pursue recourse.
Given this, you should naturally expect that the decision of a borrower
to default will be influenced by the ability of the lender to collect on
any outstanding mortgage debt not covered by the proceedings from
the foreclosure sale. Can the high rate of default seen in some states,
then, be at least partly due to the different legal regimes in which
these mortgages reside?
In a July 2009 Richmond Fed working paper, two of the authors of
the present article, Andra Ghent and Marianna Kudlyak, explored
this question.1 As it turns out, the laws of a particular state matter
significantly when it comes to estimating the probability that a
borrower will default on his mortgage. Because the possibility of
lender recourse – often in the form of a “deficiency judgment”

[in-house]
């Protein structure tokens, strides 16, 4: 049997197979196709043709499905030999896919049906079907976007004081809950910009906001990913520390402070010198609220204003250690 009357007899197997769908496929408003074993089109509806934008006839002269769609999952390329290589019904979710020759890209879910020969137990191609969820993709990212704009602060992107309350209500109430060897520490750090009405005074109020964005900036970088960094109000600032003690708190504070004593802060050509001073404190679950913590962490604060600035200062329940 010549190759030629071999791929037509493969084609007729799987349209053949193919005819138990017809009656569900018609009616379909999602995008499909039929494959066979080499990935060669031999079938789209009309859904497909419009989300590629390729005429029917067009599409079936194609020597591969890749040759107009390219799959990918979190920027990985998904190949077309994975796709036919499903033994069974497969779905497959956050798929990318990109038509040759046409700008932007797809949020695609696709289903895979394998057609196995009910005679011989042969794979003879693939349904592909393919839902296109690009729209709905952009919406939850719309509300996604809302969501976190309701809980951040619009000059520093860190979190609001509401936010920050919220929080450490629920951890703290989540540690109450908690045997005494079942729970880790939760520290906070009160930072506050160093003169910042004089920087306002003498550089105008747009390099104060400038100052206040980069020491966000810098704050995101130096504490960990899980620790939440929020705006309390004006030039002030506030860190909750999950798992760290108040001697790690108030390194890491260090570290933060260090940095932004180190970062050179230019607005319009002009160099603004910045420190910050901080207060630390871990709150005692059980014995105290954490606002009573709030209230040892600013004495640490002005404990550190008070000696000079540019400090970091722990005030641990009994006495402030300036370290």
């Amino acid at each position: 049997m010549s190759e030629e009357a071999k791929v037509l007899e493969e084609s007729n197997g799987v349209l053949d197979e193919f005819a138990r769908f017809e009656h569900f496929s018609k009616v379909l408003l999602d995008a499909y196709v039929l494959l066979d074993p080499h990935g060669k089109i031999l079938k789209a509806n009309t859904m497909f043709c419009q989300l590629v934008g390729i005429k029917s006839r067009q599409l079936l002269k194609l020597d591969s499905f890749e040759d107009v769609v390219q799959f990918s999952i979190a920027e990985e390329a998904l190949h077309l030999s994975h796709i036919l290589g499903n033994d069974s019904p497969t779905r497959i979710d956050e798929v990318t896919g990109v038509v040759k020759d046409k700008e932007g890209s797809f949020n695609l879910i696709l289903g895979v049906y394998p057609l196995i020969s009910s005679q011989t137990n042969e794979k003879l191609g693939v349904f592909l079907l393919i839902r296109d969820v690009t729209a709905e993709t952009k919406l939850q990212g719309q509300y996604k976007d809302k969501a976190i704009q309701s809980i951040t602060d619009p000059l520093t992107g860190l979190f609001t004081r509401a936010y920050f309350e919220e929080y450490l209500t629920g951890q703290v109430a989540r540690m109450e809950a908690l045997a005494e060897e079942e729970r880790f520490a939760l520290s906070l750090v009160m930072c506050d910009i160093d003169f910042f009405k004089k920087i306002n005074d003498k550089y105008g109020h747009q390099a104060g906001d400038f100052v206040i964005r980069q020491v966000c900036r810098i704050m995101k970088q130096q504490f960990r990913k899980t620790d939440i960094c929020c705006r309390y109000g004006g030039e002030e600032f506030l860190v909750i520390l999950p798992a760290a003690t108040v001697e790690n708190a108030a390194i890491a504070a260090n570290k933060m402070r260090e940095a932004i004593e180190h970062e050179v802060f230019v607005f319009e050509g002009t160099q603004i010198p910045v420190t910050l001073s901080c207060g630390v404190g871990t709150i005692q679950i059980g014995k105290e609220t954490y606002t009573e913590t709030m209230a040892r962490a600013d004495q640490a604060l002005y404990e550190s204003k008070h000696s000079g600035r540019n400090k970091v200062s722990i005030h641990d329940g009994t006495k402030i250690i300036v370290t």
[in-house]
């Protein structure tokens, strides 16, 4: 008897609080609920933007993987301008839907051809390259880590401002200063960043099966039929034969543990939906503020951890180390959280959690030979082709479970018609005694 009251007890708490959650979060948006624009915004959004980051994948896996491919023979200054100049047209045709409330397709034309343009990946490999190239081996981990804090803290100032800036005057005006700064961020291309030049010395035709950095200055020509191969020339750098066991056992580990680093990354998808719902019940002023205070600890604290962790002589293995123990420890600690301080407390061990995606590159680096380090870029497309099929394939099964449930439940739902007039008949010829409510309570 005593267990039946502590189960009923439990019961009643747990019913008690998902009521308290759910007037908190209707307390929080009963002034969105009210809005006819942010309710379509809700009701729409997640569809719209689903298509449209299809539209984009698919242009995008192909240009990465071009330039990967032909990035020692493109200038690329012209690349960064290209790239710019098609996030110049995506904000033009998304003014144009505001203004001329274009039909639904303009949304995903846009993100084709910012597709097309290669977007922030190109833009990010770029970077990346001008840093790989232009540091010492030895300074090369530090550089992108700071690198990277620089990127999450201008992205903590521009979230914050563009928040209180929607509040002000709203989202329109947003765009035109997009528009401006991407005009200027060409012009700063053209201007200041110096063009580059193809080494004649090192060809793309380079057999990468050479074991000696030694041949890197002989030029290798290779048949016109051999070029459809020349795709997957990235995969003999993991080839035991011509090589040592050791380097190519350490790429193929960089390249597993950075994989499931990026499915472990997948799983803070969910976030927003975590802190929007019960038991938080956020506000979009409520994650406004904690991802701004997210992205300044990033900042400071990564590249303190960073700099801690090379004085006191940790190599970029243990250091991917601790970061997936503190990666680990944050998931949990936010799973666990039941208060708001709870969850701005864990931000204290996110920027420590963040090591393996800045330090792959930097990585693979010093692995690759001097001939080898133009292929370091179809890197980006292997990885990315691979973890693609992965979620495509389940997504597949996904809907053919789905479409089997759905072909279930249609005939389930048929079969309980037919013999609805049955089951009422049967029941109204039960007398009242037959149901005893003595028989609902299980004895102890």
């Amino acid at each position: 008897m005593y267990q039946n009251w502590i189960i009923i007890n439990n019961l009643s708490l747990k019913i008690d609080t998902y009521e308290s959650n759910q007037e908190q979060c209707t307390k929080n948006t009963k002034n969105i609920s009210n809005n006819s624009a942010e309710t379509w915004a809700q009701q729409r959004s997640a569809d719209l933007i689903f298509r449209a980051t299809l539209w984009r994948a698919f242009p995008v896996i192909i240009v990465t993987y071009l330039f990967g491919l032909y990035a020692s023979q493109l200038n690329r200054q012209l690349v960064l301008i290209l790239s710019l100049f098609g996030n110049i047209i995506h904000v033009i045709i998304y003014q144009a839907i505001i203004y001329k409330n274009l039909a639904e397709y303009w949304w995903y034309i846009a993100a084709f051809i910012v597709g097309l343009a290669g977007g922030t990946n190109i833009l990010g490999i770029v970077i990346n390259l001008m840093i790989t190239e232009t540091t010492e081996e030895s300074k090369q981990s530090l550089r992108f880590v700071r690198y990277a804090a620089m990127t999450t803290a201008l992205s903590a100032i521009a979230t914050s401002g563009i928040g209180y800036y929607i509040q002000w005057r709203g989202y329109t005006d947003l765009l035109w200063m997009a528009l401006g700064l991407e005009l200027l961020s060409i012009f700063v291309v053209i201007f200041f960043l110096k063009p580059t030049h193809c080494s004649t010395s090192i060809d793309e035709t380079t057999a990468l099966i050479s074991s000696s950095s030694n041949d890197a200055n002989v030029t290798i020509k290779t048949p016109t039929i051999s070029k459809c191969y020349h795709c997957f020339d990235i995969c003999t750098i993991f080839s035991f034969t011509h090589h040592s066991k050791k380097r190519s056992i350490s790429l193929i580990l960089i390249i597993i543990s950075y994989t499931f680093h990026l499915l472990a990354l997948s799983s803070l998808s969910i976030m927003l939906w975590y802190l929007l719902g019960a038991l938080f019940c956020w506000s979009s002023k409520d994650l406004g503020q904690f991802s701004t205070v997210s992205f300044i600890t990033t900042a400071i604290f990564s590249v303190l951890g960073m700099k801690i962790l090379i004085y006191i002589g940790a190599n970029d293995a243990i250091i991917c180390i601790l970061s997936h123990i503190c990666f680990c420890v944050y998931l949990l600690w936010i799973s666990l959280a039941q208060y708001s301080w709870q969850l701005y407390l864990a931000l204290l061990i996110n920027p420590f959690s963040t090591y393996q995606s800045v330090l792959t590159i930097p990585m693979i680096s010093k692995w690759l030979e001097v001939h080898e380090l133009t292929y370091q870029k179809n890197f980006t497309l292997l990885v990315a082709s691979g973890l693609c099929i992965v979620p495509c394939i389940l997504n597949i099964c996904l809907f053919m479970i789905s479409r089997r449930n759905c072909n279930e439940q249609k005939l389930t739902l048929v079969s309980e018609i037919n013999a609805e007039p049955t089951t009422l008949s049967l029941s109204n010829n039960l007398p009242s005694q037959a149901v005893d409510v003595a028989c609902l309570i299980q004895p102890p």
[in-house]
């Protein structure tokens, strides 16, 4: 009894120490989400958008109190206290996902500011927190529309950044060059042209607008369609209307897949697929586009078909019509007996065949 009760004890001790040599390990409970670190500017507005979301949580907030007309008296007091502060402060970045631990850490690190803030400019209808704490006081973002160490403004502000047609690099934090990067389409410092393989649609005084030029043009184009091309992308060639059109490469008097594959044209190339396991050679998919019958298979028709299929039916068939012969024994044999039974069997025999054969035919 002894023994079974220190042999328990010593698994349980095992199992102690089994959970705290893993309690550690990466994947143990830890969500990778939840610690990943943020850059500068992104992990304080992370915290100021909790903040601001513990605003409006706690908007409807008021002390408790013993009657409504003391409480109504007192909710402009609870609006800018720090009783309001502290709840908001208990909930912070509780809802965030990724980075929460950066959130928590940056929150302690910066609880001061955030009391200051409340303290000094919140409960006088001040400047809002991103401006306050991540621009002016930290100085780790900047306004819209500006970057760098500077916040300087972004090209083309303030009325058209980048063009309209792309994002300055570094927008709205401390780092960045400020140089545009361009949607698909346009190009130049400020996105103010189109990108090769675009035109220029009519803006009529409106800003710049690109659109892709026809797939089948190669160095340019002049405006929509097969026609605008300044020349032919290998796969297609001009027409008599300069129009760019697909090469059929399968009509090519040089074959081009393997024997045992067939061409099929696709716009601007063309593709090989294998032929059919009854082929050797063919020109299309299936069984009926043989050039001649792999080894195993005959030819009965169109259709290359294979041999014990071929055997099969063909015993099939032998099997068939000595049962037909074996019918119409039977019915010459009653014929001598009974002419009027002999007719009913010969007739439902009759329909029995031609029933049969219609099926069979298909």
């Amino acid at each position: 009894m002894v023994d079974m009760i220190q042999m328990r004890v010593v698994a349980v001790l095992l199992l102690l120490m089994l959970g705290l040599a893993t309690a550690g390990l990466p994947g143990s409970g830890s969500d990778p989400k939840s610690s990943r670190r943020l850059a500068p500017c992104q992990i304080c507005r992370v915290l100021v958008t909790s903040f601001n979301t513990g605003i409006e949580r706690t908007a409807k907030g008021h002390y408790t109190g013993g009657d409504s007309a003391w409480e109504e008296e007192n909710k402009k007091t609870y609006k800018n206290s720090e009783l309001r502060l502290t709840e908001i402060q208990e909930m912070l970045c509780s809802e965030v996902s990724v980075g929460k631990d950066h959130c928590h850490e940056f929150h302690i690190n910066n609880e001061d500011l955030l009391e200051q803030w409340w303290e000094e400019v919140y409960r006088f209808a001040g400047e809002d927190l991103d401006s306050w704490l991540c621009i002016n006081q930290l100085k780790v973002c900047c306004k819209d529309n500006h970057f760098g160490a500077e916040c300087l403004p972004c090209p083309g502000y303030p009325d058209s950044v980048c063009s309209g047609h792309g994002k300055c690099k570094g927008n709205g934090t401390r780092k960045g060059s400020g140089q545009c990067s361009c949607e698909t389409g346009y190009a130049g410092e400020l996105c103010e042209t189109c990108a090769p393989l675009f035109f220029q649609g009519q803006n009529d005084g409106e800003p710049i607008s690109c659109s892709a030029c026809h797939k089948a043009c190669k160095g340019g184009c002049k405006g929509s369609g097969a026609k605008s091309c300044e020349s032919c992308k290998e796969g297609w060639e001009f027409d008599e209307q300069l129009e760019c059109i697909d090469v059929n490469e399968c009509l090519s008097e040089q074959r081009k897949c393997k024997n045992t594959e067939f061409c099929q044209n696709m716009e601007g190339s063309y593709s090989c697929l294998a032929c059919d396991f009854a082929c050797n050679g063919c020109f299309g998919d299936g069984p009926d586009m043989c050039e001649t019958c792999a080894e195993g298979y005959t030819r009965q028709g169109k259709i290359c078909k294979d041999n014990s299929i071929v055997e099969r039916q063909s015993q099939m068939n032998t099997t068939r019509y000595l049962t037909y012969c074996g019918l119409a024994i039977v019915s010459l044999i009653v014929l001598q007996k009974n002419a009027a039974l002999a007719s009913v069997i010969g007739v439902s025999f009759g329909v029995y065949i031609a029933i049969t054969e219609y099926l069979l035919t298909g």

issued by a court – raises the potential cost of default to the debtor,
you should expect this to influence the behavior of the borrower.


The analysis suggests that allowing the lender recourse – and the
more likely that lender is to exercise that right to recourse – lowers
the chances that the borrower will default when he has negative
home equity. In other words, the possibility that a lender can recover
more than the proceeds from the foreclosure sale can deter default.

Finally, in the cases where default does occur, the form it takes may
differ in recourse and non-recourse states.
It is not possible to gauge the effect of lender recourse on the
probability of default simply by observing the number of deficiency
judgments. On the one hand, pursuing a deficiency judgment for a